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As a key complement to its new antibiotic use tracking system, the Centers for Disease Control and Prevention is partnering with the Institute for Healthcare Improvement (IHI) in a pilot program to prevent overuse and misuse of antibiotics in hospitals.
“We know across hospitals that there are opportunities to address the overuse and misuse of antibiotics,” says Diane Jacobsen, MPH, CPHQ, director of the IHI in Cambridge, MA. “For example, limiting [therapy] to the narrowest spectrum antibiotics that are appropriate or effective would be a huge step to minimize the risk of C. diff and other antibiotic-related adverse events.” The new program uses the IHI “Driver Diagram and Change Package,” a quality improvement approach that has been used successfully in other areas.
“We see this as a critical component of our efforts to promote better use of antibiotics in hospitals and healthcare facilities,” says Arjun Srinivasan, MD, a medical epidemiologist in the CDC's Division of Healthcare Quality Promotion. “This fits hand in glove with [the CDC antibiotic-use tracking system.] We want people to implement interventions to improve use, but then we also want them to measure use so that they know if their interventions are being successful.” According to the IHI, the driver tool is designed to help organize “theories and ideas about the changes an organization can make to improve outcomes.” The IHI antibiotic program was not available for review as this was posted, but officials provided some highlights. Jointly developed by CDC and IHI with guidance and input from a variety of experts, the driver diagram lays out a number of practical steps that hospitals can follow. Ultimately, the idea is to embed the fundamental changes required for antibiotic stewardship in the system of care, especially at the points of care. “It basically works on improving systems of care,” Srinivasan says. “We looked critically at the way antibiotics are used, looked at the available information that has been published, and broke it down into components. We looked for all the different places where antibiotic use could potentially be improved.” For example, unbroken lines of communication are required to ensure therapy is “deescalated” to the narrowest appropriate spectrum, Jacobsen notes. “That is one of the areas that we are focusing on – deescalating to the antibiotic that is most appropriate once you have that culture and sensitivity information back,” she says. “But that requires a robust communication system so that the information is reported back and acted on once the cultures and sensitivities are done. Sometimes that can fall by the wayside. “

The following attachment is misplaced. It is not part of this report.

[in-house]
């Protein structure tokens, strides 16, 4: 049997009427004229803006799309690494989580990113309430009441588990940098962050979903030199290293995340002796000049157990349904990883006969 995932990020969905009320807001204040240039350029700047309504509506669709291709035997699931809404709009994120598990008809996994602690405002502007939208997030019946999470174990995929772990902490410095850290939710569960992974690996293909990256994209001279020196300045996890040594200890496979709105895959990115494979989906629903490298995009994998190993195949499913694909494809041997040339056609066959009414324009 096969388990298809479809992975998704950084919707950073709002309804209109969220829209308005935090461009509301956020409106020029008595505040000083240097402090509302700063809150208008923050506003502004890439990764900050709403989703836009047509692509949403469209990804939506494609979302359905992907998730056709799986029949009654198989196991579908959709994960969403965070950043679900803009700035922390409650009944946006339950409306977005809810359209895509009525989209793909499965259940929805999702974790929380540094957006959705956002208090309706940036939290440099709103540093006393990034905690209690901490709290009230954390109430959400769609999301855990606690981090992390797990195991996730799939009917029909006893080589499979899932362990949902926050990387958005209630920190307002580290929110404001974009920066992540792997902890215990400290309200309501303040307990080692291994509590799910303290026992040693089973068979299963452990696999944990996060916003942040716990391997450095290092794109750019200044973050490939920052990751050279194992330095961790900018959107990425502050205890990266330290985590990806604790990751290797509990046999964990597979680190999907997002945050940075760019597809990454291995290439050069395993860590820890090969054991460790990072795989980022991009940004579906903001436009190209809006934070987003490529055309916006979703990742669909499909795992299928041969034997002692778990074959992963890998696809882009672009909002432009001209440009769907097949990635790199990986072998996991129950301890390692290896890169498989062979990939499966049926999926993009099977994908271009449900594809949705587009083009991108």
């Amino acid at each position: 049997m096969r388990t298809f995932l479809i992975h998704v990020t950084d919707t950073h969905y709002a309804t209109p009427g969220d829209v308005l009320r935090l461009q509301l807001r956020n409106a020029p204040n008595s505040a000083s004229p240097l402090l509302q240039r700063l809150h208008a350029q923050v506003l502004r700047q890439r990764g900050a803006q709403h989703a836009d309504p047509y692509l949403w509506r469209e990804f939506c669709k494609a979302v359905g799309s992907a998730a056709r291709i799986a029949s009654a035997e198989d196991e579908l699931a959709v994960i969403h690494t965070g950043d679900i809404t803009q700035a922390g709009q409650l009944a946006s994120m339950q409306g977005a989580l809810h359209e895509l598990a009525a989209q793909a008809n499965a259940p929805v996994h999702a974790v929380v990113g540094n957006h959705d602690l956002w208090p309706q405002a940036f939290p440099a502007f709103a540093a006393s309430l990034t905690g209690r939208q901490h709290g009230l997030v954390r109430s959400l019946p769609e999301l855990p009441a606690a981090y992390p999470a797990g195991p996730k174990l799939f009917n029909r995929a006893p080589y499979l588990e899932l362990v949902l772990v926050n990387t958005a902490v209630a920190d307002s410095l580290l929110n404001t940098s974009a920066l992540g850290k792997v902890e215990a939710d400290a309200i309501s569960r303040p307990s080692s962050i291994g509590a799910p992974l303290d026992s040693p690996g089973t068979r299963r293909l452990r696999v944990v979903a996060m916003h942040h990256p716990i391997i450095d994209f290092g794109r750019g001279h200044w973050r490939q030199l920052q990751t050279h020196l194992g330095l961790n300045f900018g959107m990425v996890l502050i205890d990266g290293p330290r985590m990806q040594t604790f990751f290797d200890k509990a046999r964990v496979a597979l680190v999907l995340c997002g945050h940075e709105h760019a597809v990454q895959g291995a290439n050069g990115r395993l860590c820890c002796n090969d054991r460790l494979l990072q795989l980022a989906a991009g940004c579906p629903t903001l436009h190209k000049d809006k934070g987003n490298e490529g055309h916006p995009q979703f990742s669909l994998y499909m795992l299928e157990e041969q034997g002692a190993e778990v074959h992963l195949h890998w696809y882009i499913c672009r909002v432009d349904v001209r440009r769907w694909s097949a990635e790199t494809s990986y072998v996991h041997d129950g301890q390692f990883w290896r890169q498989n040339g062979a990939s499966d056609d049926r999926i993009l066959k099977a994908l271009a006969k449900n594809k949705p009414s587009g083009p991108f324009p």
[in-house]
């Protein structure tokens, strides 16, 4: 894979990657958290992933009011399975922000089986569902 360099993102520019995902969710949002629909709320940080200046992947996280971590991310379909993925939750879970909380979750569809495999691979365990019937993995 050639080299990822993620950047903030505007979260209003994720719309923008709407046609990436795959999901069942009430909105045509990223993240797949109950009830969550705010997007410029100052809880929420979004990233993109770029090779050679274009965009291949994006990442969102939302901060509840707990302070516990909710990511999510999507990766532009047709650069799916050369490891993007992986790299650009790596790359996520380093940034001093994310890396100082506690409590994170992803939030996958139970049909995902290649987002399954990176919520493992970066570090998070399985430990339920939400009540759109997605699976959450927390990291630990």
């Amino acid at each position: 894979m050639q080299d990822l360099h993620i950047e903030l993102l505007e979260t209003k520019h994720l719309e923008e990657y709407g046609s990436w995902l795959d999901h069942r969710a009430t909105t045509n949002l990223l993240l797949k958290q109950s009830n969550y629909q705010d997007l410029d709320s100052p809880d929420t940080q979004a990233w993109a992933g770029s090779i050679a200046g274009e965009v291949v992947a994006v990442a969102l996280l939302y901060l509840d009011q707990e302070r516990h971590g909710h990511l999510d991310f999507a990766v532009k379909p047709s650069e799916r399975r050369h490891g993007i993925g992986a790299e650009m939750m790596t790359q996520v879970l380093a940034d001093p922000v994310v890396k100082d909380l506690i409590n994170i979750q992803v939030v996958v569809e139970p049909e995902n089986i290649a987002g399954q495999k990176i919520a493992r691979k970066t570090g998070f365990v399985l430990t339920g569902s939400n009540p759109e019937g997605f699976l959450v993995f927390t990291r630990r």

For more on this story see the January 2012 issue of Hospital Infectin Control & Prevention